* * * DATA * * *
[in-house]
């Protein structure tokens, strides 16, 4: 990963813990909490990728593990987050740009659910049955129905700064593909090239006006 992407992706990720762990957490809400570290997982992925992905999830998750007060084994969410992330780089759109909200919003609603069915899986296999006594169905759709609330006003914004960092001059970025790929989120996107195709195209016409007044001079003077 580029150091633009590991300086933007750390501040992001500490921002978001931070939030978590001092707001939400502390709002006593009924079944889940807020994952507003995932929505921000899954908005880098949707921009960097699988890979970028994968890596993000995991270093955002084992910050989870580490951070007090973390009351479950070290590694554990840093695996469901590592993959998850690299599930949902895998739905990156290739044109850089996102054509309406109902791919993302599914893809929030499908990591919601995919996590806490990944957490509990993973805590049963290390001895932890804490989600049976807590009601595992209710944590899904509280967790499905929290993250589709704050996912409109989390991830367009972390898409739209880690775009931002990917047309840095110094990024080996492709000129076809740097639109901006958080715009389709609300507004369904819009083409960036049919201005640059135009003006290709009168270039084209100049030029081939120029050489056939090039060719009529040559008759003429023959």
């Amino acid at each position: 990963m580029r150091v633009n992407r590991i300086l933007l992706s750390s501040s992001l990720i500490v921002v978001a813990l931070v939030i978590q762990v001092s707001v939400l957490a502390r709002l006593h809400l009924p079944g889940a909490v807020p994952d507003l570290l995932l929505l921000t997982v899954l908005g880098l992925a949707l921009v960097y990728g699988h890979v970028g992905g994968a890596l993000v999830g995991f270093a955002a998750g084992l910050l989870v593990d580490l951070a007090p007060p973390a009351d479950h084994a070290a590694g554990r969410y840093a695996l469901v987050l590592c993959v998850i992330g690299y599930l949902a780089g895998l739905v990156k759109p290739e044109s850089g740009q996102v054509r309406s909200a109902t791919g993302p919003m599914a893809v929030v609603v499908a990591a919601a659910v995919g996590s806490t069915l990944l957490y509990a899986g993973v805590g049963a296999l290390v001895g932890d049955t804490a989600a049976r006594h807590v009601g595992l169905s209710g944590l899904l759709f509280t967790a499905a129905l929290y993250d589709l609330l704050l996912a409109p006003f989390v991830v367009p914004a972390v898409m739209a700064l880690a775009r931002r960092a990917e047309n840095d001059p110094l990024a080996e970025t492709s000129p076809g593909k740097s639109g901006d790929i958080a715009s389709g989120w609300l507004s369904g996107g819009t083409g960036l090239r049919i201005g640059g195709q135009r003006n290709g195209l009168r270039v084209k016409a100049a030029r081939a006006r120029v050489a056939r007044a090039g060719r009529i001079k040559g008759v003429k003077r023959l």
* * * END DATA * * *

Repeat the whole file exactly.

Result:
[in-house]
């Protein structure tokens, strides 16, 4: 990963813990909490990728593990987050740009659910049955129905700064593909090239006006 992407992706990720762990957490809400570290997982992925992905999830998750007060084994969410992330780089759109909200919003609603069915899986296999006594169905759709609330006003914004960092001059970025790929989120996107195709195209016409007044001079003077 580029150091633009590991300086933007750390501040992001500490921002978001931070939030978590001092707001939400502390709002006593009924079944889940807020994952507003995932929505921000899954908005880098949707921009960097699988890979970028994968890596993000995991270093955002084992910050989870580490951070007090973390009351479950070290590694554990840093695996469901590592993959998850690299599930949902895998739905990156290739044109850089996102054509309406109902791919993302599914893809929030499908990591919601995919996590806490990944957490509990993973805590049963290390001895932890804490989600049976807590009601595992209710944590899904509280967790499905929290993250589709704050996912409109989390991830367009972390898409739209880690775009931002990917047309840095110094990024080996492709000129076809740097639109901006958080715009389709609300507004369904819009083409960036049919201005640059135009003006290709009168270039084209100049030029081939120029050489056939090039060719009529040559008759003429023959």
């Amino acid at each position: 990963m580029r150091v633009n992407r590991i300086l933007l992706s750390s501040s992001l990720i500490v921002v978001a813990l931070v939030i978590q762990v001092s707001v939400l957490a502390r709002l006593h809400l009924p079944g889940a909490v807020p994952d507003l570290l995932l929505l921000t997982v899954l908005g880098l992925a949707l921009v960097y990728g699988h890979v970028g992905g994968a890596l993000v999830g995991f270093a955002a998750g084992l910050l989870v593990d580490l951070a007090p007060p973390a009351d479950h084994a070290a590694g554990r969410y840093a695996l469901v987050l590592c993959v998850i992330g690299y599930l949902a780089g895998l739905v990156k759109p290739e044109s850089g740009q996102v054509r309406s909200a109902t791919g993302p919003m599914a893809v929030v609603v499908a990591a919601a659910v995919g996590s806490t069915l990944l957490y509990a899986g993973v805590g049963a296999l290390v001895g932890d049955t804490a989600a049976r006594h807590v009601g595992l169905s209710g944590l899904l759709f509280t967790a499905a129905l929290y993250d589709l609330l704050l996912a409109p006003f989390v991830v367009p914004a972390v898409m739209a700064l880690a775009r931002r960092a990917e047309n840095d001059p110094l990024a080996e970025t492709s000129p076809g593909k740097s639109g901006d790929i958080a715009s389709g989120w609300l507004s369904g996107g819009t083409g960036l090239r049919i201005g640059g195709q135009r003006n290709g195209l009168r270039v084209k016409a100049a030029r081939a006006r120029v050489a056939r007044a090039g060719r009529i001079k040559g008759v003429k003077r023959l």